Info Bulletin: Public Urged to Use Caution When Outdoor Burning
For Immediate Release: April 15, 2021
Ministry of Forests, Lands, Natural Resource Operations and Rural Development
BC Wildfire Service
SMITHERS – The warmer weather and lower humidity levels throughout the Northwest Fire Centre are expected to last into next week. Given this weather trend, the BC Wildfire Service is urging people to be cautious when burning.
The forecast is calling for a drying trend across the Northwest Fire Centre, especially in the Nadina Fire Zone. As the temperature increases, burning conditions becoming more hazardous; and with windy conditions a grass fire can spread very quickly. Local winds are often strongest in the afternoon and also just as the sun is going down.
There are currently no open burning prohibitions in effect within the Northwest Fire Centre; however, BCWS staff are monitoring the situation very closely and could implement a fire prohibition within 48-72 hrs of the decision. Category 2 & 3 open fires (backyard burning and industrial burning) may be prohibited once an area is snow free. An open fire prohibition typically remains in place until the fire danger has decreased to an acceptable level as determined by NWFC staff.
As a reminder and to prevent human caused fires, it is the responsibility of the individual to ensure that burning is done in a safe manner and in accordance with regulations. Piles must only be lit when the venting index is favourable; it is advised to monitor the upcoming weather forecast and check with your local governments to see if any local burning restrictions are in place.
Anyone conducting an outdoor burn must adhere to the following precautions:
ensure adequate resources are on hand to control the fire and stop it from spreading
never burn in windy conditions. Weather conditions can change quickly, and the wind may carry embers to other combustible material and start new fires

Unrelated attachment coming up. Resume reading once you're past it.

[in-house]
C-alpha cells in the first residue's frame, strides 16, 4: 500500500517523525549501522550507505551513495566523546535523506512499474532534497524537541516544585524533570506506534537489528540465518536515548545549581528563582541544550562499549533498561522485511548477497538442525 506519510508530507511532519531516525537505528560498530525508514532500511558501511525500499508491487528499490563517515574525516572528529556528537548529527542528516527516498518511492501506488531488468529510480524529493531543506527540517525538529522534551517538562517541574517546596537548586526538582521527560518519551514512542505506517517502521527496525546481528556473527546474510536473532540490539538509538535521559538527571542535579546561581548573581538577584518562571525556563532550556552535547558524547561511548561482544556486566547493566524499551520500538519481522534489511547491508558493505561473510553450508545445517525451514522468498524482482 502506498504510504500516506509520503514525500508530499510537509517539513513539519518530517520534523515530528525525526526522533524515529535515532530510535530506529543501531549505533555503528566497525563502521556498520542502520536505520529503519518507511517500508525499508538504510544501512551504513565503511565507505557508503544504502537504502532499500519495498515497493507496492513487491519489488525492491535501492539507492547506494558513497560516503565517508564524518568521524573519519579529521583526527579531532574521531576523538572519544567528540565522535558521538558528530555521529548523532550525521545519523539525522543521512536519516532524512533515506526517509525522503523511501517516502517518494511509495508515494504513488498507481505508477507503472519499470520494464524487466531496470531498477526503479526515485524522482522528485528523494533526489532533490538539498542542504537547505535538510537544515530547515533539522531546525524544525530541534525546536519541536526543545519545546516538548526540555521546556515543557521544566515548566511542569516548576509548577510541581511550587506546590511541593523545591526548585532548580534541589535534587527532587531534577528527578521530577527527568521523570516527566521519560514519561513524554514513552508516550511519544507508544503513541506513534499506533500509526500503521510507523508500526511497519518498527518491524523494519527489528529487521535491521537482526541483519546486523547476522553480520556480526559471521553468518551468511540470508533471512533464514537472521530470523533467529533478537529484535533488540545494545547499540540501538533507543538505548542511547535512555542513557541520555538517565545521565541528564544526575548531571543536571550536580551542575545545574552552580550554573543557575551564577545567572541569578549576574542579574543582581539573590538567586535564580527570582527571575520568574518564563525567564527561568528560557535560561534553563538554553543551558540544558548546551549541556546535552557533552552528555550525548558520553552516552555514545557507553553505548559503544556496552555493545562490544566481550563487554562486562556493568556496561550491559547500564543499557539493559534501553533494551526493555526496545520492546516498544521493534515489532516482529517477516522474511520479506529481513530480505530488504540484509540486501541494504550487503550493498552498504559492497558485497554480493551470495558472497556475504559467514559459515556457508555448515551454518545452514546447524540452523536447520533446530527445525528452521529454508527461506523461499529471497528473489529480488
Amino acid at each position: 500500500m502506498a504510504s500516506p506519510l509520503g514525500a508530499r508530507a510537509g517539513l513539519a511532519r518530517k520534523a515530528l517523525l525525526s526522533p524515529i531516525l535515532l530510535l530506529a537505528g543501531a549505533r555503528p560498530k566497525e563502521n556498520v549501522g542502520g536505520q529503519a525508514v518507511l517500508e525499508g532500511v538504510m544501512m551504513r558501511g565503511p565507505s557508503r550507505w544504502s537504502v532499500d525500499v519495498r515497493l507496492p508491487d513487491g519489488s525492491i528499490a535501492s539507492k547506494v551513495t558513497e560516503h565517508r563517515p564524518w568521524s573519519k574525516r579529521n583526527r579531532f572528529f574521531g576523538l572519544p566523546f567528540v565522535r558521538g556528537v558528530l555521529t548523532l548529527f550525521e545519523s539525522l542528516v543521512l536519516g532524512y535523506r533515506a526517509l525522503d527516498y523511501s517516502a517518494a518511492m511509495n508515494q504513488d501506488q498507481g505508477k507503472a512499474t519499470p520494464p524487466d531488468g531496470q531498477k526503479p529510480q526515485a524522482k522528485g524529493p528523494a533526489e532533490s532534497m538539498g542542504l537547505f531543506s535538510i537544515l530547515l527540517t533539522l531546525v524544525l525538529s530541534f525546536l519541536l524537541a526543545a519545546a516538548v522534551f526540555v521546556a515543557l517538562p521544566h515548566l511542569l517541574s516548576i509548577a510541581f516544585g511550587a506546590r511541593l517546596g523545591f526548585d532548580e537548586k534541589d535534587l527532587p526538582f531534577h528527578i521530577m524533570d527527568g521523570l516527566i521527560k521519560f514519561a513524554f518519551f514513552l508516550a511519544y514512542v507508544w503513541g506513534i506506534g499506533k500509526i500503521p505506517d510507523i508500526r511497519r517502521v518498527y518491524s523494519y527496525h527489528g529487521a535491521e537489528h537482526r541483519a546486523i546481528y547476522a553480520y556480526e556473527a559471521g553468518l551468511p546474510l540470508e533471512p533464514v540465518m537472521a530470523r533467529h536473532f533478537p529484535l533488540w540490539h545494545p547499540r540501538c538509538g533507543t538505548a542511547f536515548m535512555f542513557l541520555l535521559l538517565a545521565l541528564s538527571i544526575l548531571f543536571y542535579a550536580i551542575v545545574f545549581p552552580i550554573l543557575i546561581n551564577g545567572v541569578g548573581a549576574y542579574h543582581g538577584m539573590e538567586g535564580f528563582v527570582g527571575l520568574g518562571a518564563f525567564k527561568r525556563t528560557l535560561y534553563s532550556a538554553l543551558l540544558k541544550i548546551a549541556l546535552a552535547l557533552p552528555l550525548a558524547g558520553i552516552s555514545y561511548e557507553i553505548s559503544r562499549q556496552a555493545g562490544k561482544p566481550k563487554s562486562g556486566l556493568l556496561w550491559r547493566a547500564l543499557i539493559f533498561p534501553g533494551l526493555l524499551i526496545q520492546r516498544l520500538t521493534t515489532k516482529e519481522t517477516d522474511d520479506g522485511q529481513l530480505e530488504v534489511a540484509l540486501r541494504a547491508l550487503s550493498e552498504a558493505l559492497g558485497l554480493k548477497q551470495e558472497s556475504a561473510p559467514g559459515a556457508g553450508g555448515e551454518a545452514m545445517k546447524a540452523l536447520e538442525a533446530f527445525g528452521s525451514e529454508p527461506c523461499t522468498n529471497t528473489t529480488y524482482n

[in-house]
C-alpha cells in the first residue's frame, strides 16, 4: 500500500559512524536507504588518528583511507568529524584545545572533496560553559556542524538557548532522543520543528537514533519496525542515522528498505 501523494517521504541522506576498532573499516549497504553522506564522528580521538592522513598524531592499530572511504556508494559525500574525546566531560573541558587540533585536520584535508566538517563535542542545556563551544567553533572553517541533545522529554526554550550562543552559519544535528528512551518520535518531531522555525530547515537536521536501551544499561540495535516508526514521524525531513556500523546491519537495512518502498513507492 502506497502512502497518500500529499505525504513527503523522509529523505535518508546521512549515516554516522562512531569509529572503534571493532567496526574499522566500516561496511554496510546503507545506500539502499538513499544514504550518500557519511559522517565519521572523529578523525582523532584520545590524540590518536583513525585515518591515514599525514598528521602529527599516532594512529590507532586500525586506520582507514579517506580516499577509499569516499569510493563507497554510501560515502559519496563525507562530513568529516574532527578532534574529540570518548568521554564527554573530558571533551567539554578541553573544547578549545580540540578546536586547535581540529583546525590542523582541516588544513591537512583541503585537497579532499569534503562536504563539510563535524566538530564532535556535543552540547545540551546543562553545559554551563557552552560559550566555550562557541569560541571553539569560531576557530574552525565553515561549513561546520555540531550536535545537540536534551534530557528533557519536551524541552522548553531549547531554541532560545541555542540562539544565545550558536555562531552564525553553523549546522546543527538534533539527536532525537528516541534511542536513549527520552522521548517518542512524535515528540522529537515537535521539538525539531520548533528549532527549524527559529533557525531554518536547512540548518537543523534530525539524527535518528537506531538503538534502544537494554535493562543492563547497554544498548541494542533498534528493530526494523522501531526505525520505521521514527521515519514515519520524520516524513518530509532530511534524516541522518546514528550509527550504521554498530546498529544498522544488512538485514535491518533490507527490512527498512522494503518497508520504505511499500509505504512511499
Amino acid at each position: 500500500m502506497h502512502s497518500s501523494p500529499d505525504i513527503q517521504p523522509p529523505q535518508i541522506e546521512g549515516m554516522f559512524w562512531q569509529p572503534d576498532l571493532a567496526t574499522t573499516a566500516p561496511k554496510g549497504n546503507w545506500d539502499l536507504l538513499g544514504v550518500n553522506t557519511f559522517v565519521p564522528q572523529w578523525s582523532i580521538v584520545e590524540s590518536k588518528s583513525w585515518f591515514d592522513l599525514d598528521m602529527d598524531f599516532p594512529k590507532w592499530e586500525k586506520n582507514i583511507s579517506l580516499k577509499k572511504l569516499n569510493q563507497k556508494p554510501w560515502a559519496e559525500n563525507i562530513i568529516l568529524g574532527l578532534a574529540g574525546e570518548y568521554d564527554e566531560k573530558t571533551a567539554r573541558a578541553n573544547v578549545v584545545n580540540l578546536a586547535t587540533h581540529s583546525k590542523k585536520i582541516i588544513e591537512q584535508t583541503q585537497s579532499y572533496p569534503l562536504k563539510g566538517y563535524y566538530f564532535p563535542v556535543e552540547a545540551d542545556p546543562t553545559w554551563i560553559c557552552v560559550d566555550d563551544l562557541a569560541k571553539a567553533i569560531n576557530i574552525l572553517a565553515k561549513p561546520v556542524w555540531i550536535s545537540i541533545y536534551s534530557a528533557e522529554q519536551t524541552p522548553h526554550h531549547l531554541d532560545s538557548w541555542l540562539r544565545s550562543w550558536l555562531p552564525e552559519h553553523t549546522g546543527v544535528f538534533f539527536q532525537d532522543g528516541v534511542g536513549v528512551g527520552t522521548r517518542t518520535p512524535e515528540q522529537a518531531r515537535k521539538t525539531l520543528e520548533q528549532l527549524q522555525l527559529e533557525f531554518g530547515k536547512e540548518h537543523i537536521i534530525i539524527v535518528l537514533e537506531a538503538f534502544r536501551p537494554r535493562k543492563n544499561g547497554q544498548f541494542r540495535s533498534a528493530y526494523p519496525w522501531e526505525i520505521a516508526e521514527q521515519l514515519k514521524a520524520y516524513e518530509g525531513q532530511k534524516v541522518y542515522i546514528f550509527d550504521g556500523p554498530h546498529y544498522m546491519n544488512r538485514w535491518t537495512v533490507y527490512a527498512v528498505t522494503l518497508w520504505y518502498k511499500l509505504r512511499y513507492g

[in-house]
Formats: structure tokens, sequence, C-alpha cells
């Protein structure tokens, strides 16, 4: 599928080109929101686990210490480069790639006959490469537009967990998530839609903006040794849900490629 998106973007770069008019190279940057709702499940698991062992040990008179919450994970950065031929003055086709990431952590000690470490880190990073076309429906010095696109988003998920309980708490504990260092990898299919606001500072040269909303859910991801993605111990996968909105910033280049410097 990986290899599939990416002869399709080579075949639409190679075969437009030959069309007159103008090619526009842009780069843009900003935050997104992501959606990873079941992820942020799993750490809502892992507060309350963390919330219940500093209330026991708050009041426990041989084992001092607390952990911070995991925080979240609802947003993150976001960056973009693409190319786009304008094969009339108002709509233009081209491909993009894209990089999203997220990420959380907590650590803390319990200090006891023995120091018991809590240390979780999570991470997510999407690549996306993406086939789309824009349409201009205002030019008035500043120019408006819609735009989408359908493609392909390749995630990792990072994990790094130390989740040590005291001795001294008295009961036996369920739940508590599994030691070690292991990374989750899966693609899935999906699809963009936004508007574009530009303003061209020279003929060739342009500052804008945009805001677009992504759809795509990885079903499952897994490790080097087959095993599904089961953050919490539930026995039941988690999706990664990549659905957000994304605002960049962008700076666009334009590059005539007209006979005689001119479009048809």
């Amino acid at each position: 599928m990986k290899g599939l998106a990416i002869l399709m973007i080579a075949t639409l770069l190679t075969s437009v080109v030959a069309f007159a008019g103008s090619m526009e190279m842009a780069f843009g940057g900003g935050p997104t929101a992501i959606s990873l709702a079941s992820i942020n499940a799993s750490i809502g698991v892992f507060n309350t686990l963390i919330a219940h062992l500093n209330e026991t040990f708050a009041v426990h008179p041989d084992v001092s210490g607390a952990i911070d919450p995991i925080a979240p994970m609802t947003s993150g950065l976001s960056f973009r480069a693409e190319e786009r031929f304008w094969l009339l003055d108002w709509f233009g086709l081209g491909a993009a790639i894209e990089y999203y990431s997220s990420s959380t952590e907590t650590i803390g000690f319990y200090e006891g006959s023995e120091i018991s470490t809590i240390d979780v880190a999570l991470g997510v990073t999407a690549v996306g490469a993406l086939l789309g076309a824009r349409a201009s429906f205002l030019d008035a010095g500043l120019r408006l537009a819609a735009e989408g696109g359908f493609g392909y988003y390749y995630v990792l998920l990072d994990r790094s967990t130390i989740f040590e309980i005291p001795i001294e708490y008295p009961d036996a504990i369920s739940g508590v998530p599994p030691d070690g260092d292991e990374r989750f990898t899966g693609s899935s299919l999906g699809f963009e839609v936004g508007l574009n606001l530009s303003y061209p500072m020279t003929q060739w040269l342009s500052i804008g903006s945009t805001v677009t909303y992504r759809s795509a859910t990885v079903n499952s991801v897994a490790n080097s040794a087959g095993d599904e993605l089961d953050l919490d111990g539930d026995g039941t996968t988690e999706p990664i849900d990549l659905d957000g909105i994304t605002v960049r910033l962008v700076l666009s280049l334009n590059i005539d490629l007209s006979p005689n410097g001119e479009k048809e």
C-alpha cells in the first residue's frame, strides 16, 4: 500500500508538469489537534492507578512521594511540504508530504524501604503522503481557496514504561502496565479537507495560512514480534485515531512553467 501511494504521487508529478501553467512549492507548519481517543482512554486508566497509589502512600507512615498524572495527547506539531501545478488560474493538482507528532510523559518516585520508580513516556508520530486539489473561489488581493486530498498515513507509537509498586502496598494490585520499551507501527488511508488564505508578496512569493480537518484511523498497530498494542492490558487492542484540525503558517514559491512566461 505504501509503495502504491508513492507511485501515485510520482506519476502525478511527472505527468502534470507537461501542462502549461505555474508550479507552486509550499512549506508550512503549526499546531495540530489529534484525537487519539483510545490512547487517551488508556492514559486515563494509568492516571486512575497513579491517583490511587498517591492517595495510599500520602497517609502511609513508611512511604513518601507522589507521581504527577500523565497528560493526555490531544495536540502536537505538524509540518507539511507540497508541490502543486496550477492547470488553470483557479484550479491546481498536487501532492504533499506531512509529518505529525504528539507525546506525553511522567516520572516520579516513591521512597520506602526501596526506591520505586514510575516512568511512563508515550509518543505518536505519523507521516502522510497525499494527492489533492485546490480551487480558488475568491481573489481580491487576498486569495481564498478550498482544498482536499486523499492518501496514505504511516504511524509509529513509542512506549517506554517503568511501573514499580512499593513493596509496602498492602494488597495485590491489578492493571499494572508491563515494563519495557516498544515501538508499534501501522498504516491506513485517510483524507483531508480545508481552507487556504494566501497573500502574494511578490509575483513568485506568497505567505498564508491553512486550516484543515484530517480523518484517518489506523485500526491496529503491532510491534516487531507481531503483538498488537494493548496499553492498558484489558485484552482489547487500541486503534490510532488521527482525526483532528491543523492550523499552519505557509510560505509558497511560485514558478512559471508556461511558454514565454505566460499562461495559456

create an appropriately sized fireguard around the planned fire site by clearing away twigs, grass, leaves and other combustible material, right down to the mineral soil
never leave a fire unattended
make sure that any fire is completely extinguished, and the ashes are cold to the touch before leaving the area for any length of time
BC Wildfire Service staff will be conducting a number of pile burning projects when weather conditions are favourable. Burning will only occur if weather conditions are suitable and allow smoke to dissipate. Staff from the BC Wildfire Service will monitor these fires at all times:
B.C. Wildfire Service and the Burns Lake Community Forest, five kilometres southwest of Burns Lake, 150 piles
Lund Road Subdivision, near Houston, 150 piles
B.C. Wildfire Service, in conjunction with the Forest Enhancement Society of British Columbia, 7.5 kilometres southwest of Houston, 150 piles
Mount Harry Davis, six kilometres north of Houston, 50 piles
The NWFC would like to remind all burn registration holders, both current and over the past winter, that there is always potential for winter burn piles to “holdover” until the spring. What this means is that burn piles can and do burn deep and smoulder until the spring when warm weather and snow free conditions allow these smouldering fires to become active and turn into a wildfire.
If a wildfire occurs as a result of your burning, you may be found responsible for the government’s fire control costs and any related damages to Crown resources. In addition, there are administrative penalties of up to $100,000 that may be levied for failing to comply with your obligations under the Wildfire Act and Regulation.
To report a wildfire, unattended campfire or open burning violation, call 1 800 663-5555 toll-free or *5555 on a cellphone. For up-to-date information on current wildfire activity, burning restrictions, road closures and air quality advisories, call 1 888 3-FOREST, download the new BC Wildfire Service app, or visit www.bcwildfire.ca.
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